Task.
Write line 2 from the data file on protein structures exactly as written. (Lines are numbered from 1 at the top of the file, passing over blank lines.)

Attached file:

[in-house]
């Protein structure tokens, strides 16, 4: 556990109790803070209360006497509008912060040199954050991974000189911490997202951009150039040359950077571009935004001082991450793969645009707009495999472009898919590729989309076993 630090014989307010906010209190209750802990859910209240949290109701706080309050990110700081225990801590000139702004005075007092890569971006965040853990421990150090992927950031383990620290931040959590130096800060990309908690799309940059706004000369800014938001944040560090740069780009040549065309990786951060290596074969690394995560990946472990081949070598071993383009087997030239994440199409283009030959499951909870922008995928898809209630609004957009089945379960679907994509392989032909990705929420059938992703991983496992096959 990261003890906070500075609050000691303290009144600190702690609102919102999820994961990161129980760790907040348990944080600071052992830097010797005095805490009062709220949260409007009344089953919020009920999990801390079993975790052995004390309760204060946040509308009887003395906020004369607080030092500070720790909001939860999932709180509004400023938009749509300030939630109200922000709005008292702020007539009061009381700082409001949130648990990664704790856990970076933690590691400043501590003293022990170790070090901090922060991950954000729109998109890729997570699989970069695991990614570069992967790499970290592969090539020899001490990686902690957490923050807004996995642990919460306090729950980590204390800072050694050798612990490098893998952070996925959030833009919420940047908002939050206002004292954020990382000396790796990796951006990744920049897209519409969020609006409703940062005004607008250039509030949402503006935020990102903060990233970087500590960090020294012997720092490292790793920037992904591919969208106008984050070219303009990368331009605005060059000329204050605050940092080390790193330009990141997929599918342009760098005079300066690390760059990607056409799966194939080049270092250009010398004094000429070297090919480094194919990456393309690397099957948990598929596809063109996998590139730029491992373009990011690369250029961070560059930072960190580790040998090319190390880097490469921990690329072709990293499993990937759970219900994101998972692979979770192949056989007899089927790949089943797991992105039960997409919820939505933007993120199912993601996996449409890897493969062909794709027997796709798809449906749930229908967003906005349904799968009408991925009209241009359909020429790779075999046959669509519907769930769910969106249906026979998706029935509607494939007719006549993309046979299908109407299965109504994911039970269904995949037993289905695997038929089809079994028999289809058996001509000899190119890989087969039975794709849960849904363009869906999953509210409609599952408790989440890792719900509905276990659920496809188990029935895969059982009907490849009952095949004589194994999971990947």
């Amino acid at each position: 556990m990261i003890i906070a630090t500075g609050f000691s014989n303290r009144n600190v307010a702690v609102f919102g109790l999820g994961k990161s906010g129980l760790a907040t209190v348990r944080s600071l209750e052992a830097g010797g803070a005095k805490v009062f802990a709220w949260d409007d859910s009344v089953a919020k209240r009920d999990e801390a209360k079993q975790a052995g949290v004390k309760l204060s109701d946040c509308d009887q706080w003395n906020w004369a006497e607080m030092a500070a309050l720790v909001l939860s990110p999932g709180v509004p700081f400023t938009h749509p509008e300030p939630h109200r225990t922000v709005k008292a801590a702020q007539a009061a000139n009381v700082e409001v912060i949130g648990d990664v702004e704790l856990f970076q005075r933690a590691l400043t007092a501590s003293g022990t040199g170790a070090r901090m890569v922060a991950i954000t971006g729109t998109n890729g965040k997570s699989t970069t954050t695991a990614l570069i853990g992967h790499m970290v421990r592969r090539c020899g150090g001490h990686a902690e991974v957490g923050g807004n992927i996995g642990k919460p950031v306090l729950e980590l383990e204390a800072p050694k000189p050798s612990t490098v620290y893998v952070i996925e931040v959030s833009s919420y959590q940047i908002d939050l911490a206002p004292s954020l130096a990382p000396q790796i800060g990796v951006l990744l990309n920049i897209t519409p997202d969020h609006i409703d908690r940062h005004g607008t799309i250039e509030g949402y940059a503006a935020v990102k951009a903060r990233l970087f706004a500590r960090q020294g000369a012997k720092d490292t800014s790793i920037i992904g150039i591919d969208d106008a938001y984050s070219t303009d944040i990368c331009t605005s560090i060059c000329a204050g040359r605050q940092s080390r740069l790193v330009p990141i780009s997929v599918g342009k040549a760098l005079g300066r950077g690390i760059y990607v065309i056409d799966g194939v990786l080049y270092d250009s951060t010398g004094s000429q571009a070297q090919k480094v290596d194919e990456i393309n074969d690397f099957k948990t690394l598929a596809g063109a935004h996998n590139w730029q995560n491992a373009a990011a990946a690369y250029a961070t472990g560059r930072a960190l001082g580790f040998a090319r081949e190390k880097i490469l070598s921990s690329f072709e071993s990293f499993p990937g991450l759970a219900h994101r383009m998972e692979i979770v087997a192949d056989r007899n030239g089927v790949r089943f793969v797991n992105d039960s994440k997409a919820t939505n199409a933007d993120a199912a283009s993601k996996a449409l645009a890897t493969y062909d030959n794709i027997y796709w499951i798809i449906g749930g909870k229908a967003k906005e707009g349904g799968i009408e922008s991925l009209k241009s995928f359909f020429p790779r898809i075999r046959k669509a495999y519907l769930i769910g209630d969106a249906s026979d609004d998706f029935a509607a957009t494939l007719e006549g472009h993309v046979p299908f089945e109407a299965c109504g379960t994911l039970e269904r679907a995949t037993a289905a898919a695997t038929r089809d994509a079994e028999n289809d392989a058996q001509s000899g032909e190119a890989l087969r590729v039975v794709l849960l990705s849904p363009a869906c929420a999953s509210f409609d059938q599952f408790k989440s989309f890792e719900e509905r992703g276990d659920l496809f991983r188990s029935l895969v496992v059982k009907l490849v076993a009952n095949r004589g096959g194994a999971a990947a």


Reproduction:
């Protein structure tokens, strides 16, 4: 556990109790803070209360006497509008912060040199954050991974000189911490997202951009150039040359950077571009935004001082991450793969645009707009495999472009898919590729989309076993 630090014989307010906010209190209750802990859910209240949290109701706080309050990110700081225990801590000139702004005075007092890569971006965040853990421990150090992927950031383990620290931040959590130096800060990309908690799309940059706004000369800014938001944040560090740069780009040549065309990786951060290596074969690394995560990946472990081949070598071993383009087997030239994440199409283009030959499951909870922008995928898809209630609004957009089945379960679907994509392989032909990705929420059938992703991983496992096959 990261003890906070500075609050000691303290009144600190702690609102919102999820994961990161129980760790907040348990944080600071052992830097010797005095805490009062709220949260409007009344089953919020009920999990801390079993975790052995004390309760204060946040509308009887003395906020004369607080030092500070720790909001939860999932709180509004400023938009749509300030939630109200922000709005008292702020007539009061009381700082409001949130648990990664704790856990970076933690590691400043501590003293022990170790070090901090922060991950954000729109998109890729997570699989970069695991990614570069992967790499970290592969090539020899001490990686902690957490923050807004996995642990919460306090729950980590204390800072050694050798612990490098893998952070996925959030833009919420940047908002939050206002004292954020990382000396790796990796951006990744920049897209519409969020609006409703940062005004607008250039509030949402503006935020990102903060990233970087500590960090020294012997720092490292790793920037992904591919969208106008984050070219303009990368331009605005060059000329204050605050940092080390790193330009990141997929599918342009760098005079300066690390760059990607056409799966194939080049270092250009010398004094000429070297090919480094194919990456393309690397099957948990598929596809063109996998590139730029491992373009990011690369250029961070560059930072960190580790040998090319190390880097490469921990690329072709990293499993990937759970219900994101998972692979979770192949056989007899089927790949089943797991992105039960997409919820939505933007993120199912993601996996449409890897493969062909794709027997796709798809449906749930229908967003906005349904799968009408991925009209241009359909020429790779075999046959669509519907769930769910969106249906026979998706029935509607494939007719006549993309046979299908109407299965109504994911039970269904995949037993289905695997038929089809079994028999289809058996001509000899190119890989087969039975794709849960849904363009869906999953509210409609599952408790989440890792719900509905276990659920496809188990029935895969059982009907490849009952095949004589194994999971990947």